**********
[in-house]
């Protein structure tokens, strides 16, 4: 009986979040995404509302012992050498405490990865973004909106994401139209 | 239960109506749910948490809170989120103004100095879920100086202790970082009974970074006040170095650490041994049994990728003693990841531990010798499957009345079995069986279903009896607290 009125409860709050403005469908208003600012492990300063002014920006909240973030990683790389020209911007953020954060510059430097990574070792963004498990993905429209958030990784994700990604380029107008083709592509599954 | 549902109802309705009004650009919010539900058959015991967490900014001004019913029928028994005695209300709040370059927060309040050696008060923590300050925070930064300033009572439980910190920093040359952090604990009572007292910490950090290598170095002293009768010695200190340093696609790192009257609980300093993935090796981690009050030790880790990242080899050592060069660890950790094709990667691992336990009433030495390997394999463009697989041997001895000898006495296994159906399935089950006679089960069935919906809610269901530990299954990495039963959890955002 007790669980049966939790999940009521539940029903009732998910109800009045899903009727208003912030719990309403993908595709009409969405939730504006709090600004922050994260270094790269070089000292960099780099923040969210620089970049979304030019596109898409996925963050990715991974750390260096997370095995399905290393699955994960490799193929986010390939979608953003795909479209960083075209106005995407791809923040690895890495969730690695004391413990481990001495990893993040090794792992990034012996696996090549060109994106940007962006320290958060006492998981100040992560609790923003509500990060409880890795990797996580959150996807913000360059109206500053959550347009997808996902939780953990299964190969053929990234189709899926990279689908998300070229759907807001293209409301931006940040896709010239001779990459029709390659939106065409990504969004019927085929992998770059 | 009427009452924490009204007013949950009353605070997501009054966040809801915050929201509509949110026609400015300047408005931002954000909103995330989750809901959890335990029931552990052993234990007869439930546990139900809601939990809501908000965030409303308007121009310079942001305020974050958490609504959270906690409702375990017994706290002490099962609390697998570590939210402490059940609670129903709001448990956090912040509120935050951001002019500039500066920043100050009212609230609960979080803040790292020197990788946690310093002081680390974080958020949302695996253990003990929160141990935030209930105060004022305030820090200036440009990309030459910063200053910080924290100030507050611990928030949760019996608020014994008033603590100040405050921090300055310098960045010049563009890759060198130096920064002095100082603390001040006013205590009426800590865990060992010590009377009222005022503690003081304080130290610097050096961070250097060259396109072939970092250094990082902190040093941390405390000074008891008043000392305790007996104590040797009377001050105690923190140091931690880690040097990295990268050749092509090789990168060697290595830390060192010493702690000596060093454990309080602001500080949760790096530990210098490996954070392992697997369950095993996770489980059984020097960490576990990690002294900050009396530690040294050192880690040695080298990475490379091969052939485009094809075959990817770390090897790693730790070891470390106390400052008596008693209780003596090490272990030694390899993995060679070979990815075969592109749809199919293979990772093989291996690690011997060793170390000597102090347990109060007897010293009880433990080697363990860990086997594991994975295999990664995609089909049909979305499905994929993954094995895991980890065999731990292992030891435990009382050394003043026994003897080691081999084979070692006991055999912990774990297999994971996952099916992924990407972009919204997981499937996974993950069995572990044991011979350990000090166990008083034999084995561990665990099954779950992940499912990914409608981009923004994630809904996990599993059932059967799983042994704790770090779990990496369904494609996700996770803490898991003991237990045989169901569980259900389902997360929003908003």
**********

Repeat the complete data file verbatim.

[in-house]
């Protein structure tokens, strides 16, 4: 009986979040995404509302012992050498405490990865973004909106994401139209 | 239960109506749910948490809170989120103004100095879920100086202790970082009974970074006040170095650490041994049994990728003693990841531990010798499957009345079995069986279903009896607290 009125409860709050403005469908208003600012492990300063002014920006909240973030990683790389020209911007953020954060510059430097990574070792963004498990993905429209958030990784994700990604380029107008083709592509599954 | 549902109802309705009004650009919010539900058959015991967490900014001004019913029928028994005695209300709040370059927060309040050696008060923590300050925070930064300033009572439980910190920093040359952090604990009572007292910490950090290598170095002293009768010695200190340093696609790192009257609980300093993935090796981690009050030790880790990242080899050592060069660890950790094709990667691992336990009433030495390997394999463009697989041997001895000898006495296994159906399935089950006679089960069935919906809610269901530990299954990495039963959890955002 007790669980049966939790999940009521539940029903009732998910109800009045899903009727208003912030719990309403993908595709009409969405939730504006709090600004922050994260270094790269070089000292960099780099923040969210620089970049979304030019596109898409996925963050990715991974750390260096997370095995399905290393699955994960490799193929986010390939979608953003795909479209960083075209106005995407791809923040690895890495969730690695004391413990481990001495990893993040090794792992990034012996696996090549060109994106940007962006320290958060006492998981100040992560609790923003509500990060409880890795990797996580959150996807913000360059109206500053959550347009997808996902939780953990299964190969053929990234189709899926990279689908998300070229759907807001293209409301931006940040896709010239001779990459029709390659939106065409990504969004019927085929992998770059 | 009427009452924490009204007013949950009353605070997501009054966040809801915050929201509509949110026609400015300047408005931002954000909103995330989750809901959890335990029931552990052993234990007869439930546990139900809601939990809501908000965030409303308007121009310079942001305020974050958490609504959270906690409702375990017994706290002490099962609390697998570590939210402490059940609670129903709001448990956090912040509120935050951001002019500039500066920043100050009212609230609960979080803040790292020197990788946690310093002081680390974080958020949302695996253990003990929160141990935030209930105060004022305030820090200036440009990309030459910063200053910080924290100030507050611990928030949760019996608020014994008033603590100040405050921090300055310098960045010049563009890759060198130096920064002095100082603390001040006013205590009426800590865990060992010590009377009222005022503690003081304080130290610097050096961070250097060259396109072939970092250094990082902190040093941390405390000074008891008043000392305790007996104590040797009377001050105690923190140091931690880690040097990295990268050749092509090789990168060697290595830390060192010493702690000596060093454990309080602001500080949760790096530990210098490996954070392992697997369950095993996770489980059984020097960490576990990690002294900050009396530690040294050192880690040695080298990475490379091969052939485009094809075959990817770390090897790693730790070891470390106390400052008596008693209780003596090490272990030694390899993995060679070979990815075969592109749809199919293979990772093989291996690690011997060793170390000597102090347990109060007897010293009880433990080697363990860990086997594991994975295999990664995609089909049909979305499905994929993954094995895991980890065999731990292992030891435990009382050394003043026994003897080691081999084979070692006991055999912990774990297999994971996952099916992924990407972009919204997981499937996974993950069995572990044991011979350990000090166990008083034999084995561990665990099954779950992940499912990914409608981009923004994630809904996990599993059932059967799983042994704790770090779990990496369904494609996700996770803490898991003991237990045989169901569980259900389902997360929003908003």